The wedge type implants generally contact the bone on an angle and expandable wedges when expanded simply expand on an angle not parallel to the vertebrae surface. This places localized high loading between the vertebrae because the wedge surfaces are not parallel to the vertebrae.

These and other limitations in the prior art have been corrected and solved by the present invention as disclosed herein.

SUMMARY OF THE INVENTION

An expandable implant device for insertion between two vertebrae is disclosed. The device has an upper body, a lower body and an external retainer band. The upper body has an interior surface forming a hollow cavity and an exterior surface having a plurality of ratchet teeth sloped to allow upward movement. The lower body has an interior surface forming a hollow cavity and an exterior surface having a plurality of ratchet teeth sloped to allow downward movement. The external retainer band holds the upper body and lower body and has an inner surface having a plurality of upper ratchet teeth sloped for allowing upward movement and a plurality of lower ratchet teeth for allowing downward movement. The ratchet teeth of the upper body are mated or fitted to the upper teeth of the retainer band and the ratchet teeth of the lower body are mated or fitted to the lower ratchet teeth of the retainer band. The height of the device is increased by upward movement of the upper body and downward movement of the lower body. The movement is linear and maintained parallel to the ratchet teeth as the bodies move relative to the retainer band. The remaining ratchet teeth mated or fitted to the ratchet teeth of the retainer are locked to resist compressive movement of the extended upper and lower bodies. The retainer band has at least one end with a slotted opening. The upper body and lower body are spaced and separated by the retainer band. The vertical movement of the bodies is parallel and horizontal relative to the vertebrae being spaced. The movement of the upper and lower bodies increases a hollow cavity size or volume formed by the retainer band and spaced apart bodies.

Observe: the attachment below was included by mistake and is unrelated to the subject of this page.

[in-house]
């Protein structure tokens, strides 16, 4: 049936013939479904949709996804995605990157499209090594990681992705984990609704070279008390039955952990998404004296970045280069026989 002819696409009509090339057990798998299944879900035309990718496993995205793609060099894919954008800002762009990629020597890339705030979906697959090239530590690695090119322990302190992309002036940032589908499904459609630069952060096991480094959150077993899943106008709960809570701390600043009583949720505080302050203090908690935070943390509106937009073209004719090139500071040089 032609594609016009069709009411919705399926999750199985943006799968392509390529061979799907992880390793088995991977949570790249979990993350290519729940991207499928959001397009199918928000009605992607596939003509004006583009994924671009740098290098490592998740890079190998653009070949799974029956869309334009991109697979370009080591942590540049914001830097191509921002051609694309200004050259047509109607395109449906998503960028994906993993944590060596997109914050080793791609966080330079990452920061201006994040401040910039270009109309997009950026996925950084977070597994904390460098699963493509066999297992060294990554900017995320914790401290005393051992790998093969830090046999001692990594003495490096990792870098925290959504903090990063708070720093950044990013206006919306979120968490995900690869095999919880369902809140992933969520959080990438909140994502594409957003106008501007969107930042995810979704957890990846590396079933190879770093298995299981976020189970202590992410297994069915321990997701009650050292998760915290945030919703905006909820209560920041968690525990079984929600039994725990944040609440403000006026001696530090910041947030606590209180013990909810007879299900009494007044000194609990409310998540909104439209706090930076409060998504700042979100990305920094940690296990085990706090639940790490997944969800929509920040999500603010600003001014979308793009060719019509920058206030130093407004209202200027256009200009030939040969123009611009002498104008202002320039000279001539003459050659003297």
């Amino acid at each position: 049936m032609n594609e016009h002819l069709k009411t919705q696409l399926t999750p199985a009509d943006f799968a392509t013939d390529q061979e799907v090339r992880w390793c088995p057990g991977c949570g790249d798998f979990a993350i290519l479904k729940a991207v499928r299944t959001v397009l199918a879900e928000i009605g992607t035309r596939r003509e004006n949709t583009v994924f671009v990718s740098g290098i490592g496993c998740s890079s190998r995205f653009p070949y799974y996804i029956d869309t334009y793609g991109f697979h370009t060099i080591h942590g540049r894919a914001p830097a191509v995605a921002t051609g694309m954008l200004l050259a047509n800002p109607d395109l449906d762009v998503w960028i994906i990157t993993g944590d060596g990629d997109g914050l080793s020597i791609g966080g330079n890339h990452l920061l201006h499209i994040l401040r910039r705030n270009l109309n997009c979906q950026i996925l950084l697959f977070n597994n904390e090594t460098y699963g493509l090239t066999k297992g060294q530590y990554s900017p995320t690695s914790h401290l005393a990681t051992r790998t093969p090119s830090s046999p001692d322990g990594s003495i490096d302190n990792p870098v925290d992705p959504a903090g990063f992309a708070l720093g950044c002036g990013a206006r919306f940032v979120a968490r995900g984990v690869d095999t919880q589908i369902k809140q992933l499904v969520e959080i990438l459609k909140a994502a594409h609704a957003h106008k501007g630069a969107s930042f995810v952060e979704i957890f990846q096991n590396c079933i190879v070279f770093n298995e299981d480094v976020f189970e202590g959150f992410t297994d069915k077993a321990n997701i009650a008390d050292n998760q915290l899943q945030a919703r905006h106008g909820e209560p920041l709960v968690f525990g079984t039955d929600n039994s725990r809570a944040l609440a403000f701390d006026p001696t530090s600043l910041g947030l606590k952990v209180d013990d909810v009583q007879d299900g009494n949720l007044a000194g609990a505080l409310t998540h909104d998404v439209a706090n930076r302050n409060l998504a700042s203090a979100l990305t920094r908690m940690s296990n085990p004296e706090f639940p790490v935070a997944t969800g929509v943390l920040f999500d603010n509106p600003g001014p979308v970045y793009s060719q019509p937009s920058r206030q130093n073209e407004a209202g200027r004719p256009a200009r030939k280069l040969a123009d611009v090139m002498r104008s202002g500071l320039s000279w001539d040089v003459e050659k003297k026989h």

Each of the upper body and lower body has a lip at a respective outermost upper surface of the upper body and outermost lower surface of the lower body. The lip extends along a peripheral edge of the respective body. The innermost surfaces of the upper and lower bodies have a stepped edge extending along a peripheral edge. The stepped edges are abutting or in close proximity when the bodies are fully unexpanded. Preferably, the plurality of ratchet teeth in both the upper and lower body extend from the step to the lip along two opposing portions of each upper and lower body.

The expandable implant has a fully unexpanded height of 10 mm or less. The expandable implant has a fully expanded height of at least 3 mm or preferably at least 5 mm greater than the unexpanded height.

The retainer band has a plurality of holes between the upper and lower sets of ratchet teeth. The holes are angled to receive a tool to disengage or unlock the mated or fitted ratchet teeth to lower the upper or lower bodies into a refracted unexpanded height. The expandable implant device further has a separate insertion tool. The insertion tool has an end sized to fit through said slotted opening of the retainer band and extend toward an opposite end, the tool allows insertion of the implant device between the two vertebrae to be spaced. The insertion tool has an end sized to fit inside the implant device between the upper and lower bodies. Preferably the end is fixed to a shaft on the insertion tool. Rotation of the shaft rotates said end into contact with the upper and lower bodies inside said retainer band and wherein further rotation simultaneously moves both upper and lower bodies to an expanded height. Rotation to a full expansion height occurs at a rotation of 90 degrees or more of the end. The height of the expanded device is controlled by the number of ratchet teeth passed on movement of the bodies. When the expansion height is set, the upper and lower bodies are locked automatically relative to the retainer band at the height by the respective remaining mated or fitted together ratchet teeth.